Teaching the Out Without Corrections
This is how I managed, almost by accident, to teach my first and only Schutzhund dog to out without any corrections (positive punishment). I pretty much made it up as I went along using bits and pieces from various books and wisdom from training friends. I don't know whether or not this will work for any other dog.
Lodi is a male German Shepherd Dog out of European and American working lines. He has been described to me, by more experienced trainers, as an extreme dog, very high drive. Not exactly the pet I was looking for, but fortunately he is also very sweet and a bit handler sensitive.
Lodi's favorite game is tug-o-war. He'll play with anything, including my hand or my arm if I'd let him. I started playing tug-o-war with him when he was a tiny puppy, eight weeks old. At first we'd tug for just a second or two, then he'd win. I tried to manage the fight so that it was neither too easy nor too hard to win. I wanted him to learn to enjoy the fight.
By the time he was four months he was addicted to tug-o-war. He had his favorite toy, a heavy leather-work glove, but we played with all kinds of stuff. This is when I introduced the out. I started by playing with him a bit to get him worked up, then I'd let him win. When he came back to me to start again, I'd have another toy in my hand and I'd softly say "aus". I'd stimulate him with the other toy and as soon as he dropped the one he had we'd play with the other one. Usually I used pairs of identical toys.
I didn't do a lot of outs in any one session. I didn't want him to be stressed about outting. Limiting the outs to just a few each session let him learn the command, but not stress over it.
All of my out commands are very soft. The dog is already so excited by the game that he is having a hard time thinking. A loud out command only increases his excitement. A soft command helps him calm, helps him think.
At first the outs were slow, but they quickly picked up speed. If he didn't out I'd put the other toy away, and that was the end of the game. He got to keep his toy, but it wasn't as much fun alone as playing tug with me. I never touched the toy he had. He was free to hold it or drop it or walk away, whatever. His choice. He quickly learned the game, and that's all we did for the next few months. We'd do maybe four outs during each session of tug and played two short sessions of tug per day.
After a while, I started changing the game. I don't remember the exact timing, but that's not what's important. What was important was that Lodi was happy and confident with the out at each stage before we moved on to the next one. Mostly he instantly responded, with little stress, to the change in the game.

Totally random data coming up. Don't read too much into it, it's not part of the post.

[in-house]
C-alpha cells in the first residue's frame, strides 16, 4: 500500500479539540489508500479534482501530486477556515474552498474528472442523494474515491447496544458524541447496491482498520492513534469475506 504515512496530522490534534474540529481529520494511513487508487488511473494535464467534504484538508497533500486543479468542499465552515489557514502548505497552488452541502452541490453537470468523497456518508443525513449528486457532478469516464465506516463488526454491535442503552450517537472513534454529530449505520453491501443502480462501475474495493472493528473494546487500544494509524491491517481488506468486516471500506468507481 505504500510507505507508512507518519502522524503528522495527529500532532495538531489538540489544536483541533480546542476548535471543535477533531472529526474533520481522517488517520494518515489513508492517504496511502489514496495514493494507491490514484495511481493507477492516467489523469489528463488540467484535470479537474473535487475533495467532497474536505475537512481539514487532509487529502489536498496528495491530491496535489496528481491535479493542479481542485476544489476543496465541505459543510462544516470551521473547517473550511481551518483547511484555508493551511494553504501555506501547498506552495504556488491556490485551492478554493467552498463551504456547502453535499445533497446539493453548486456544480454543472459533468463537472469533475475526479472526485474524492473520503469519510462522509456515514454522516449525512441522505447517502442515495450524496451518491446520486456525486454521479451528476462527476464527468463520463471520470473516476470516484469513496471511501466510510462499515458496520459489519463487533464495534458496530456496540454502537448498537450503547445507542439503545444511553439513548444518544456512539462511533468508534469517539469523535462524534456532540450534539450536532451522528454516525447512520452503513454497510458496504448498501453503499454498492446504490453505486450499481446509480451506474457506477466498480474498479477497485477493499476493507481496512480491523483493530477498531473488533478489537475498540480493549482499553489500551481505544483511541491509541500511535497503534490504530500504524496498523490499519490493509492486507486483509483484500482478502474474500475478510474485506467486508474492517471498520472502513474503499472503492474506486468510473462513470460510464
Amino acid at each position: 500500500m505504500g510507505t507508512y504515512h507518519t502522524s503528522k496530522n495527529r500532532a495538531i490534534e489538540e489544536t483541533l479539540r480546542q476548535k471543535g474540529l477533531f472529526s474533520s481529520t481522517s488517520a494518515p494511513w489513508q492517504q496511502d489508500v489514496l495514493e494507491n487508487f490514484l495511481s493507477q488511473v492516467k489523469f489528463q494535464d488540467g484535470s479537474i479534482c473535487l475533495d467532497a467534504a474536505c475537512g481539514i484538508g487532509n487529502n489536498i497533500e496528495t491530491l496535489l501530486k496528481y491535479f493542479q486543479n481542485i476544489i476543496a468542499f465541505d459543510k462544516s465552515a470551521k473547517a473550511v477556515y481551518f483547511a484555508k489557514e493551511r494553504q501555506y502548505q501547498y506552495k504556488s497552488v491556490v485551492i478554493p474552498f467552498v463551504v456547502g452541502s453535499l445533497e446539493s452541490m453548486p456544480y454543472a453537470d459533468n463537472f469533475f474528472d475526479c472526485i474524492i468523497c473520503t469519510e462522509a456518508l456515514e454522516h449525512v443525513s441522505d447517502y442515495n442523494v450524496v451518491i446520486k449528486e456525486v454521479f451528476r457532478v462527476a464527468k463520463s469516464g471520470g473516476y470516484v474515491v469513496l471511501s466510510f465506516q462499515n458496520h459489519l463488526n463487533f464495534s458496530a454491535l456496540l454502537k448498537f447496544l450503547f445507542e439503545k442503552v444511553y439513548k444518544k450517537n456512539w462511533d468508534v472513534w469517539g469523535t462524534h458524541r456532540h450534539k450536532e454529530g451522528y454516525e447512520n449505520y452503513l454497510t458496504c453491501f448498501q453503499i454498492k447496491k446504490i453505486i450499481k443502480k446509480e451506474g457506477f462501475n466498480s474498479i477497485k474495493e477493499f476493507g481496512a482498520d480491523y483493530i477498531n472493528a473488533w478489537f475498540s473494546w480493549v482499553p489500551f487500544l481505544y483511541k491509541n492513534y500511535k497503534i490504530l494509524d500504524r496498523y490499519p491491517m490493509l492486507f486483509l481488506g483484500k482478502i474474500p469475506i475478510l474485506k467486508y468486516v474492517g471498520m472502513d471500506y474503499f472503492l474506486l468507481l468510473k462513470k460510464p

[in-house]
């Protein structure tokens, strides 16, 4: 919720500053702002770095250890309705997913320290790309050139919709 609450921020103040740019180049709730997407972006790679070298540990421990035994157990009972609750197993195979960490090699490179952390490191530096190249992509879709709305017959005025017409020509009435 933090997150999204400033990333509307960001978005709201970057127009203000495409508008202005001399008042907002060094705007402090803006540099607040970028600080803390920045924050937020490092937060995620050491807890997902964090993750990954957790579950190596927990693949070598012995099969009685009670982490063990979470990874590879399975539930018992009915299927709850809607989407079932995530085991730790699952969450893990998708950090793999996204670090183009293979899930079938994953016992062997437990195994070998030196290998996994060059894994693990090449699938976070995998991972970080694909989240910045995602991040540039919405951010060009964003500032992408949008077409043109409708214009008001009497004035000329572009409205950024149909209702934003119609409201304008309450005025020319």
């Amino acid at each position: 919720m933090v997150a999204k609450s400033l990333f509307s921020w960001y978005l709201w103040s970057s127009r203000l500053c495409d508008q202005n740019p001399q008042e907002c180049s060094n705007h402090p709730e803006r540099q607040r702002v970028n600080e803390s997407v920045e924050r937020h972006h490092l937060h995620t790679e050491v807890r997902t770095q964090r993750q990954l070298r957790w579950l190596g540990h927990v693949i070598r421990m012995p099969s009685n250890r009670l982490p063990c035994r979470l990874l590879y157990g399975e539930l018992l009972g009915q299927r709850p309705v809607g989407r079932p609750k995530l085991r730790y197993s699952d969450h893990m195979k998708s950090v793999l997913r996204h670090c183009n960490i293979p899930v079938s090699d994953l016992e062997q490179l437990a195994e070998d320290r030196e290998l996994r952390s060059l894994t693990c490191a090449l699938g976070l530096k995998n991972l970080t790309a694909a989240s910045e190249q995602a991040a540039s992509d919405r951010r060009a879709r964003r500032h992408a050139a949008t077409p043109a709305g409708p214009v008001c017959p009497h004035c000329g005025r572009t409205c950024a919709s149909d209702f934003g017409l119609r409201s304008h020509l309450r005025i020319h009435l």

The first change was to increase the number of outs until roughly one in four tug battles would have an out after the win. This went on for a long time until the game was deeply imprinted. I wanted him to be certain that he would win most of the battles, and that when he outted he would instantly get a new battle. We did this for two or three months.
Then I began hiding the exchange toy behind my back. There was zero stress here, because he knew I had it and that he would get it. This lasted a few weeks.
Next, I began putting my hand on the toy he had, then asking him to out. Before this, I would let him win, then, when he brought the toy back for the next battle, I would ask him to out. I would not touch the toy. He would just drop it on the floor, then I'd start the battle with the other toy and pick the first one up, either during the battle or, more often, when he was carrying after winning. With this change, I would put my hand on the toy and ask for the out. If he started fighting again, he'd instantly pull the toy out of my hand. I would not give him a fight. When he came back, I would put my hand on the toy and ask for the out. When he outted, he got a battle with the exchange toy. At first, the exchange toy was in view, but later it was hidden. I only did the hand-on-toy outs a few times each session. The rest were hand-off-toy. This kept the game fun and the stress under control.
This was a tough step. It took several weeks before he became confident in exchanging with me holding his toy, but after a while he got it. If he just would not out after several tries I would put my toy away and end the game. After he got it, I continued with the game at this level for some time, a month or so, gradually decreasing the number of hand-off-toy exchanges until they were all hand-on-toy.
When that was easy for him, I stopped using the second toy. At this point the game was fight, win, fight, win, fight, win, out, fight, win, .... After a win, he had to bring the toy back to me to start the game again. Sometimes, one out of three or four, I'd give an out command when he brought it back. This was easy. He'd been exchanging for a hidden toy, so releasing this toy to start the game again was no big deal. On the few occasions that he didn't out, the game would end. Yes, he got to keep the toy, but it wasn't as much fun alone as playing the game with me.